Indexed on: 25 Jul '06Published on: 25 Jul '06Published in: Seminars in Perinatology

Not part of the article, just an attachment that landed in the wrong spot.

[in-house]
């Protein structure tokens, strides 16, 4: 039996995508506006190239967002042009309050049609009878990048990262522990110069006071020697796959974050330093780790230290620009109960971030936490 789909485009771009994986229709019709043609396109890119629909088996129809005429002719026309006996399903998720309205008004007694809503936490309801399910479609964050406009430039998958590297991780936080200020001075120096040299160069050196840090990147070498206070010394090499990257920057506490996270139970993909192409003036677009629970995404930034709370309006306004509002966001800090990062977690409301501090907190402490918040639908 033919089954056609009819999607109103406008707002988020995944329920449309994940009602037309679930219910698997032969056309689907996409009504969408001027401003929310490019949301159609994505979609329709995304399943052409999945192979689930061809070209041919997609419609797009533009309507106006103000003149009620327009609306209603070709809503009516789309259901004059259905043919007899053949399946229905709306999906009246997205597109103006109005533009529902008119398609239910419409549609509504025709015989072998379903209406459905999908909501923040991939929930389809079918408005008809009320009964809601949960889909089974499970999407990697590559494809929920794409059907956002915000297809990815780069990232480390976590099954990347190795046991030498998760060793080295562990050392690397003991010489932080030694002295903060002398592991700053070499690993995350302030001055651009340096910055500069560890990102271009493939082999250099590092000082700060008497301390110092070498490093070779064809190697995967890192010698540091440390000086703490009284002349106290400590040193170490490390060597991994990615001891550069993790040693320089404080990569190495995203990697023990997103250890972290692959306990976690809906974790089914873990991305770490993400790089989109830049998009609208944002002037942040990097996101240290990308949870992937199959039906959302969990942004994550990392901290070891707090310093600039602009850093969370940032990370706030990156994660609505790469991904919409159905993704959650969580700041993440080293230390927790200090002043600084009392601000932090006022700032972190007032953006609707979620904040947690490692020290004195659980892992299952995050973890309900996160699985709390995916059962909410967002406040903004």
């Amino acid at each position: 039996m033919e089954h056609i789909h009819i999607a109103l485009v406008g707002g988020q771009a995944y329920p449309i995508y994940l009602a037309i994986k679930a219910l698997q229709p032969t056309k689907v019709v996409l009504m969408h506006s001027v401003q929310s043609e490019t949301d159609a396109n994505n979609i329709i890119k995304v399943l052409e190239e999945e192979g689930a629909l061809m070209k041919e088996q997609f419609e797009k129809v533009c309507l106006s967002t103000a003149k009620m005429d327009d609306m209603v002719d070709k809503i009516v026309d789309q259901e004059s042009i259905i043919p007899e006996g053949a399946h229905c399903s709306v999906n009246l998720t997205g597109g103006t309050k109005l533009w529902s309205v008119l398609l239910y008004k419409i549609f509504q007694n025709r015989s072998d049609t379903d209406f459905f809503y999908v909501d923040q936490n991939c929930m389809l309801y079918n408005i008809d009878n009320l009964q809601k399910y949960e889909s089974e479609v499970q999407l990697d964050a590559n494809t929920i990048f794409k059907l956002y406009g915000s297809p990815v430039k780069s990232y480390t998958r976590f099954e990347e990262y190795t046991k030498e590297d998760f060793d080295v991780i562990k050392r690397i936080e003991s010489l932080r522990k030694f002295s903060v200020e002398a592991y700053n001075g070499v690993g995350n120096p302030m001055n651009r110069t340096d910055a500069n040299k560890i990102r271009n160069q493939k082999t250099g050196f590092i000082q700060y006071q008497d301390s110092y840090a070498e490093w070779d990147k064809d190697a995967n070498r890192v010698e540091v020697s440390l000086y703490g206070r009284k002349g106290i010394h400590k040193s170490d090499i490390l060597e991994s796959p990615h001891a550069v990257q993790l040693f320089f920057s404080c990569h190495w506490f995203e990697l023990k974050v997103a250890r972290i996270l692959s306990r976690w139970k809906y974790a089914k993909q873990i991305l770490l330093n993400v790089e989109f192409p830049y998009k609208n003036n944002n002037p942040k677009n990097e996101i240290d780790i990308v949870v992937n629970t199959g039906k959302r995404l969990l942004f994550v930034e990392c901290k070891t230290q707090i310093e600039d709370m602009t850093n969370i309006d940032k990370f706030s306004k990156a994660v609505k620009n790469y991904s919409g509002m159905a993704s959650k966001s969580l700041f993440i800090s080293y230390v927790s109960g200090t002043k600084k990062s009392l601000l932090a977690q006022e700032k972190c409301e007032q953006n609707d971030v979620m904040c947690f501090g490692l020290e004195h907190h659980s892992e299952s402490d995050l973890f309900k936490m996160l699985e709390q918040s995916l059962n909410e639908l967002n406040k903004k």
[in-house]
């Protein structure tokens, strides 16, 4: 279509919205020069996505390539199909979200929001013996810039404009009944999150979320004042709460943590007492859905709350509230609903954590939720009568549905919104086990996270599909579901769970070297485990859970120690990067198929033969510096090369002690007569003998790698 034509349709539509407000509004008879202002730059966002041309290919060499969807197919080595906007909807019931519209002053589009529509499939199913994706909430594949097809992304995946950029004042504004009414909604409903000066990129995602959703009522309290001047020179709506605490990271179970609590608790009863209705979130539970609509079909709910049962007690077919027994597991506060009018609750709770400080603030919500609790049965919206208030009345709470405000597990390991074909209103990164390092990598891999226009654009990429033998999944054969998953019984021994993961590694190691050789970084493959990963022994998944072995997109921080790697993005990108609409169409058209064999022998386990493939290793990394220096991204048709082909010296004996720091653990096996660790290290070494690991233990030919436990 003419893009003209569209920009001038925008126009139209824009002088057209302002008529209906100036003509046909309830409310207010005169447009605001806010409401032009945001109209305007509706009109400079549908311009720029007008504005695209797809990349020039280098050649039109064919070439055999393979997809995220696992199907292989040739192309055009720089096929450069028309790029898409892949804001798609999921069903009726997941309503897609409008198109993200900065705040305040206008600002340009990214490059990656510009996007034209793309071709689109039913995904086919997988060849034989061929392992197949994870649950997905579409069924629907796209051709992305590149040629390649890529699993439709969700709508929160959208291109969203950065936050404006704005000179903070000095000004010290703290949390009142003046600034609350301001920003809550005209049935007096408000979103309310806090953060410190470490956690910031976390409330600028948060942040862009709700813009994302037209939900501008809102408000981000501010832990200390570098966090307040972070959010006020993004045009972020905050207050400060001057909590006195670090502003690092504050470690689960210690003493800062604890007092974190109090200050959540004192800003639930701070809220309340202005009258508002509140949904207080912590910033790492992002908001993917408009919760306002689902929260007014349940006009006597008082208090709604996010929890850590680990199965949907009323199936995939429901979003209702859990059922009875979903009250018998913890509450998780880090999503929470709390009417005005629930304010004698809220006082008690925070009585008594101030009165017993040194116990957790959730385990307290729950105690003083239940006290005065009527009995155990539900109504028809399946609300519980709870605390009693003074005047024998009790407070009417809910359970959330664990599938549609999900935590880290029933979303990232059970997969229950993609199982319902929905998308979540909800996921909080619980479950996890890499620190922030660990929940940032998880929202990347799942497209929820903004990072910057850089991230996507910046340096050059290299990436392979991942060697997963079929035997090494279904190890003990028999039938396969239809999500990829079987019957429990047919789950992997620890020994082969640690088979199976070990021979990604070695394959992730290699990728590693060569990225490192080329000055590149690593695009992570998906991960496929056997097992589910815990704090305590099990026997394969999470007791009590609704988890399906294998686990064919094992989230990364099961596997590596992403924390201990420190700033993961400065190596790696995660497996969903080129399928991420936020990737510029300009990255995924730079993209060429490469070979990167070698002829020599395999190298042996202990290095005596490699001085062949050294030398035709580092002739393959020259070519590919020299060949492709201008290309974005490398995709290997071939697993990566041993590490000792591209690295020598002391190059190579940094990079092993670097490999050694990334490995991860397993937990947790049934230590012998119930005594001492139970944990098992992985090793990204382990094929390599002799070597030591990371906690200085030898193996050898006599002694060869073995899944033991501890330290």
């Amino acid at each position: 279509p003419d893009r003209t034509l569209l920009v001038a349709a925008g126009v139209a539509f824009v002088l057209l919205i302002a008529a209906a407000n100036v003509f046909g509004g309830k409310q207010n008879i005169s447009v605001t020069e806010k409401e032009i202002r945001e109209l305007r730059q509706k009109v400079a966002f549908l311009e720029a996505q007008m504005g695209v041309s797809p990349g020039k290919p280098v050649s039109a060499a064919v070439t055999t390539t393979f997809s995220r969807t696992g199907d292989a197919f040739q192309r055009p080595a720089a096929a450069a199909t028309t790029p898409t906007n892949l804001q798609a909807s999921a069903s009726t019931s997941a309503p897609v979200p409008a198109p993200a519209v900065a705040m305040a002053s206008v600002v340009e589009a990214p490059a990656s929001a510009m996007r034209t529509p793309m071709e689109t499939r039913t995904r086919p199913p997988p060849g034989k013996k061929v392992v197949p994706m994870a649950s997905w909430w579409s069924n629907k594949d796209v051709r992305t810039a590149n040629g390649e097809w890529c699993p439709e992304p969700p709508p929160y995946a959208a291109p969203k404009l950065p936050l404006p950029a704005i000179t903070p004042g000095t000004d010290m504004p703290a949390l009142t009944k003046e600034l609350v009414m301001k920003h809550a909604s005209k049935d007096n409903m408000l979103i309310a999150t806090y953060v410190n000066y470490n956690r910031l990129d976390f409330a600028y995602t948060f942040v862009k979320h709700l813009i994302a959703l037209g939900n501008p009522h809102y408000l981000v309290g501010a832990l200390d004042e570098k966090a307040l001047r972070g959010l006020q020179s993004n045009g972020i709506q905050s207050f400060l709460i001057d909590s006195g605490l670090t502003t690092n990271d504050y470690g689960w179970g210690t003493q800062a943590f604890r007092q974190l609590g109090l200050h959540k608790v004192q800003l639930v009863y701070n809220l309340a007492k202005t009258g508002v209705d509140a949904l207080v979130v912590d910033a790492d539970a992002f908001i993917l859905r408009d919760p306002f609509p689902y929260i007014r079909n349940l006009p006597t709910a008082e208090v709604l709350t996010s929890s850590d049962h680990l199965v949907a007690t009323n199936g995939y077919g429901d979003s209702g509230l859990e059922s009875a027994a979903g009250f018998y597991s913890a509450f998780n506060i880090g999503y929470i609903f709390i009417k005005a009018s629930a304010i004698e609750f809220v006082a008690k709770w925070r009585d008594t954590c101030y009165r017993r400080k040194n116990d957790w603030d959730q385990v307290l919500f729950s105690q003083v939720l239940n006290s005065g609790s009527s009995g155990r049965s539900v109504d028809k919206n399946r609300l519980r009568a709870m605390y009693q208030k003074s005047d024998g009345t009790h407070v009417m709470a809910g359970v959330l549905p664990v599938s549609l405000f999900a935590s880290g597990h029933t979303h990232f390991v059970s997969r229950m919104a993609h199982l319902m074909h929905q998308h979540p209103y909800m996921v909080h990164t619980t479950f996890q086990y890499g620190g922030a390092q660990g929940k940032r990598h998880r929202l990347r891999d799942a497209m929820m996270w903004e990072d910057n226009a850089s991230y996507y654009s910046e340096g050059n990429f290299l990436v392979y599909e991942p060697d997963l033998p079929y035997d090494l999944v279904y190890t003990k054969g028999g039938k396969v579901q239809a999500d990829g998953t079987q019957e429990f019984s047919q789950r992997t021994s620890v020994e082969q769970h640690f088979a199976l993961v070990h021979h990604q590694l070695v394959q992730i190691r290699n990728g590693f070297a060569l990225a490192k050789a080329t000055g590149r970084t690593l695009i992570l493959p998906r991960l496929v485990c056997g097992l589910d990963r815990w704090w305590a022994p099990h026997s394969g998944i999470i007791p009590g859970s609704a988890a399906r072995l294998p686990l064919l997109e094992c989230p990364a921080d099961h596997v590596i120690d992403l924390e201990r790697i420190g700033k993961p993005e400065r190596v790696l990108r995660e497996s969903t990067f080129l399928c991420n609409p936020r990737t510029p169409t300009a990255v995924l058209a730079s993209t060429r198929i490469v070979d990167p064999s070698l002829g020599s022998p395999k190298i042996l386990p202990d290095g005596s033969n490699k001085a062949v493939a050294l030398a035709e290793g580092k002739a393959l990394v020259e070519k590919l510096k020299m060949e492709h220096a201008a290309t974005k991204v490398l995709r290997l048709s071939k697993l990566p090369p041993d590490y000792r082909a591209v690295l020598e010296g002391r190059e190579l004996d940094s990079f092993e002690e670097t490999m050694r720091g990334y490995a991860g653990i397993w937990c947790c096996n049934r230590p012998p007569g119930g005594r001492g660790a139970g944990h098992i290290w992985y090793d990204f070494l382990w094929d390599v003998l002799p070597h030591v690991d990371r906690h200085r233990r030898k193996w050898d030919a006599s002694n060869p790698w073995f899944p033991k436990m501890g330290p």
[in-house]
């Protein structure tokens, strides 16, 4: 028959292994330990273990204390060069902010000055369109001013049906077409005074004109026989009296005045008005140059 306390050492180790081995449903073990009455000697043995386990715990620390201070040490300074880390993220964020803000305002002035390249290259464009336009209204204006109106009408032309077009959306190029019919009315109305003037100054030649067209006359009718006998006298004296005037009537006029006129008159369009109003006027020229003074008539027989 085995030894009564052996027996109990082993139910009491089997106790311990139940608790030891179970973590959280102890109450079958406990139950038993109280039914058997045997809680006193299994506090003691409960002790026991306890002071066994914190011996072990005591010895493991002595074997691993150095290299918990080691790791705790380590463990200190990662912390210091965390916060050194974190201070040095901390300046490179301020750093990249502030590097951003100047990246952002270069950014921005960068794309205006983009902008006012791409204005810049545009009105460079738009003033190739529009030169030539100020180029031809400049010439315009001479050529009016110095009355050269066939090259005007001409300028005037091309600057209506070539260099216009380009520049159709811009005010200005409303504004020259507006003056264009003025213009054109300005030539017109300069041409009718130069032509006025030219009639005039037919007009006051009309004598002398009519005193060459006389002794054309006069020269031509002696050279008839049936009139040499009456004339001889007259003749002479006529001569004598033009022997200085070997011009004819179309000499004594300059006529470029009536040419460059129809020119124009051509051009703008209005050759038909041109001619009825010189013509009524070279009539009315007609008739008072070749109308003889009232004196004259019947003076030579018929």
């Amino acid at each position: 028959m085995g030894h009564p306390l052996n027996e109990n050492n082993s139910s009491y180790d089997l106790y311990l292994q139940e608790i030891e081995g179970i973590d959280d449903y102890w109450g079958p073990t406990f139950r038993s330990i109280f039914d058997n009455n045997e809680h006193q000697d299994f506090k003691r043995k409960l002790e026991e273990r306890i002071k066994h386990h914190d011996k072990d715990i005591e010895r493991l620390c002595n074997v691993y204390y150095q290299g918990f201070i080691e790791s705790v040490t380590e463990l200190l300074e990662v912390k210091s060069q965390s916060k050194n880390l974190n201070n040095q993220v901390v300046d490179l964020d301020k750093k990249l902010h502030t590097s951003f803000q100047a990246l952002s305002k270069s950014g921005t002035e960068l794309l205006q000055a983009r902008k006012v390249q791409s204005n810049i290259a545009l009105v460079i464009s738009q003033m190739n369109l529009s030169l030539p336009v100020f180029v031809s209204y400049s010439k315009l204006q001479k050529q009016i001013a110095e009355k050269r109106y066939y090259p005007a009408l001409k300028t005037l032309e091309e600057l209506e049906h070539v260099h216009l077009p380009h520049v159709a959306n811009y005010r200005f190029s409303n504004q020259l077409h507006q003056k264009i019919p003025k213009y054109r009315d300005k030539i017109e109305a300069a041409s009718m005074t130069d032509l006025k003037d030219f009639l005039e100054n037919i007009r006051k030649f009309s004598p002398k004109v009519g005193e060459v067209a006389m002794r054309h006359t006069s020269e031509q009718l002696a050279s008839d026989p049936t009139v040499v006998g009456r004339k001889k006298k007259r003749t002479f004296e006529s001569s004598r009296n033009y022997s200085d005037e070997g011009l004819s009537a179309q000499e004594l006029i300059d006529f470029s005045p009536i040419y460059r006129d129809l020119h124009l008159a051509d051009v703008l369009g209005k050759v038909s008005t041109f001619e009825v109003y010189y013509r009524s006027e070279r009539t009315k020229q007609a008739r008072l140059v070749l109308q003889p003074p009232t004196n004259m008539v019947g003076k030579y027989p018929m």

The changes in clinical presentation of bronchopulmonary dysplasia (BPD) in recent years have made many of the original definitions of BPD obsolete. The use of supplemental oxygen as a criterion for BPD diagnosis has many limitations. Supplemental oxygen is necessary to treat these infants, but at the same time it plays an important role in the pathogenesis of BPD. Because there are no accepted standards for supplemental oxygen administration, there are wide variations for its indications among different centers and this has a marked effect on the reported incidence of BPD. For this reason, it is essential to standardize the indications for supplemental oxygen when duration of oxygen therapy is used as the main criteria to diagnose BPD. Using supplemental oxygen need at specific time points does not necessarily reflect chronic lung damage and should be avoided as a single diagnostic criterion for BPD. A prolonged duration of supplemental oxygen is necessary to demonstrate the presence of chronic lung damage. The criteria based on supplemental oxygen at 36 weeks postmenstrual age has gained wide acceptance, but it is a less stringent criterion for the more mature infants. The longer the gestation, the shorter the time on oxygen that is required to meet this BPD criterion. None of the proposed criteria based on duration of oxygen therapy have shown a strong predictive value for long-term outcome. In view of all these shortcomings, it is essential to develop more objective physiologic tools to define the degree of lung damage and improve the prediction for long-term outcome in these infants.